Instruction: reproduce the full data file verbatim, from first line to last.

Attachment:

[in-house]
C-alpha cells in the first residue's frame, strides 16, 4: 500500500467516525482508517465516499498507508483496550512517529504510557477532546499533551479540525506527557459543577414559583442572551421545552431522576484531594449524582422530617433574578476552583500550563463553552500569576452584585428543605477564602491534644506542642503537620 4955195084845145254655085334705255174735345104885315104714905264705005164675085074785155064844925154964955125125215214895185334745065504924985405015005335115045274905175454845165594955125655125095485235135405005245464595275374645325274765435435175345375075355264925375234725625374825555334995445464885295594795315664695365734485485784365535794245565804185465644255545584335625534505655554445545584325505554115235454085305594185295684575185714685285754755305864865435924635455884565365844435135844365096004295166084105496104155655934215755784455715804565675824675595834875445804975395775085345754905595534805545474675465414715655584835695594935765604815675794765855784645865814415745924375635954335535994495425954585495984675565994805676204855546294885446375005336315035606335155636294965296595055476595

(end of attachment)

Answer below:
[in-house]
C-alpha cells in the first residue's frame, strides 16, 4: 500500500467516525482508517465516499498507508483496550512517529504510557477532546499533551479540525506527557459543577414559583442572551421545552431522576484531594449524582422530617433574578476552583500550563463553552500569576452584585428543605477564602491534644506542642503537620 4955195084845145254655085334705255174735345104885315104714905264705005164675085074785155064844925154964955125125215214895185334745065504924985405015005335115045274905175454845165594955125655125095485235135405005245464595275374645325274765435435175345375075355264925375234725625374825555334995445464885295594795315664695365734485485784365535794245565804185465644255545584335625534505655554445545584325505554115235454085305594185295684575185714685285754755305864865435924635455884565365844435135844365096004295166084105496104155655934215755784455715804565675824675595834875445804975395775085345754905595534805545474675465414715655584835695594935765604815675794765855784645865814415745924375635954335535994495425954585495984675565994805676204855546294885446375005336315035606335155636294965296595055476595